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Flores Spotlight: Manggarai Culture

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Manggarai Culture

Little is recorded about the Manggarai culture of Flores, Indonesia. Even a simple search leads you to limited and repetitive information. For a culture that has been around for thousands of years, it is surprising that more is not known.

The limited information might stem from the fact that the Manggarai culture has a small population of only 725,000 people whom all live on Flores. Manggaraian are mostly found to be living in the west third of Flores. This is a mountain dominated culture. Although some villages do live near the sea.c

The most well known Manggarai village is Wae Rebo. This village signifies the only remaining authentic character of Manggarain traditional houses. The 1,080 year old village is placed between two agriculture skewed mountains and holds 7 traditional houses. Each house is made from natural resources in the jungle that surrounds them. They can fit up to 8 families in each 8 meter high, cone shaped home. It was only recently that these homes were rebuilt as they were beginning to degrade. Wae Rebo is now a UNESCO site and a great place to visit and spend the night if you’re in the neighborhood.

If you’re not familiar with UNESCO, they are worth taking a moment to look into. Their mission is largely to help all countries with sustainable development.

Houses used to be much more than a shelter to the Manggarai. They were used as an expression of identity and belonging. Homes were able to symbolize kinship and marriage relations, as well as patrilineal descent. Entire clans used to inhabit a single house with generations living side by side. Eventually when the Dutch colonized the area, they deemed the living situations unsanitary and destroyed many homes across the island.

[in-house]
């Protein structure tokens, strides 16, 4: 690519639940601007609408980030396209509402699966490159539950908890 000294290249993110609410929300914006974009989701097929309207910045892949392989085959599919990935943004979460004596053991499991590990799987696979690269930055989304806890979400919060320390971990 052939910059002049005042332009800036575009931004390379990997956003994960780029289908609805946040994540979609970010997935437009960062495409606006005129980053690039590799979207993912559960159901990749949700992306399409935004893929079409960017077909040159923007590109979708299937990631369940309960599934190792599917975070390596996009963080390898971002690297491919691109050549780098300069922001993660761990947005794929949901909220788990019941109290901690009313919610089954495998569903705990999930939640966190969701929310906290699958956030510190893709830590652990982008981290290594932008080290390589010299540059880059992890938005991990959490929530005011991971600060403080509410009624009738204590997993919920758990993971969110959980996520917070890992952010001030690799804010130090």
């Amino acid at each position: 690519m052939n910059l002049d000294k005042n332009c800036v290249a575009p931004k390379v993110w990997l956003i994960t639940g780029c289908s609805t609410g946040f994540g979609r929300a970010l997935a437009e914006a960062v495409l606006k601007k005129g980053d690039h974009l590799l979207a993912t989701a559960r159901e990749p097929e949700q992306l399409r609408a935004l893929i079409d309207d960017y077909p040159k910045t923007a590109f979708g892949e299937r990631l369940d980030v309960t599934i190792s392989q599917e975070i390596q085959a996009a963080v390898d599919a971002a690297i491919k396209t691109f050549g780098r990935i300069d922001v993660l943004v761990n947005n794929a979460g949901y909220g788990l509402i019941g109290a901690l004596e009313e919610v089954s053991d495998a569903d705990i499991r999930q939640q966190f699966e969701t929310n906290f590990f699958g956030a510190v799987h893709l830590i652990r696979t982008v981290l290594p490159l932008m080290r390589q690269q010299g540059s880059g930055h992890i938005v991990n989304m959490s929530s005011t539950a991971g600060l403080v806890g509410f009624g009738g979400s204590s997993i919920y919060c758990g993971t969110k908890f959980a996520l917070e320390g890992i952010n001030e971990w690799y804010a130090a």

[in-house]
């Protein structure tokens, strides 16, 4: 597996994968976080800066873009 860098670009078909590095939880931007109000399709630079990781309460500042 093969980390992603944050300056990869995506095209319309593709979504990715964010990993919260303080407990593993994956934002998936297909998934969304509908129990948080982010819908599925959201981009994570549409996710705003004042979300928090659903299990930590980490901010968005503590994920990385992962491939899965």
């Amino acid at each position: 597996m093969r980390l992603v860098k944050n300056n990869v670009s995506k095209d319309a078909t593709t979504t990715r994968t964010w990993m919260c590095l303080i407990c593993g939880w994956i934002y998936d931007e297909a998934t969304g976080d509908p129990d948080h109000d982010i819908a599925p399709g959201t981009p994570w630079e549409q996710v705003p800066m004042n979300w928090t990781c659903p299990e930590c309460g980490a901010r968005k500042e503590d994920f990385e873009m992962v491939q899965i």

The Manggarai live in remote places and make do without modern conveniences.  Their survival and main income comes from agriculture. The main staples are rice and corn for income and consuming. This is supplemented by coconuts, cinnamon, coffee, and tobacco. Because they are mountain people, they are not known to use much fish in their diet. Spider web rice fields are a practice they employ. These began long ago when they relied on dry rice farming. The center of the rice field was used for ceremonies and the land was doled out to families depending on their size. Now that wet rice is mostly farmed, spider web fields are not rampant, but still exist and are very beautiful.

The Manggarai have many festivals for many different occasions. Animal sacrifice, sword fighting (or Caci), blessings, music, and costumes are all used depending on the event. For special occasions they don their traditional ikats that they have made themselves and have a day of feasts and rituals. I have attended a couple of them already with more in my future. I really enjoy their intense sense of community and their welcoming spirits. These people are so excited and happy to share their lives with outsiders, making it impossible for westerners to think poorly of the sacrifices for even one second. Their beliefs and actions are so strongly instilled amongst them and beautifully practiced. I encourage you all to get down here and spend some time with these seemingly elusive and amazing people.

If you’re interested in reading up on the culture of Indonesia, here are a couple of books that I recently finished that have fueled my desire for adventure and meeting new people in this immense country. They are great sources of information and you won’t find yourself bored, I promise.

  • Ring of Fire by Lawerence Blair
  • Indonesia Etc.  by Elizabeth Pisani

 

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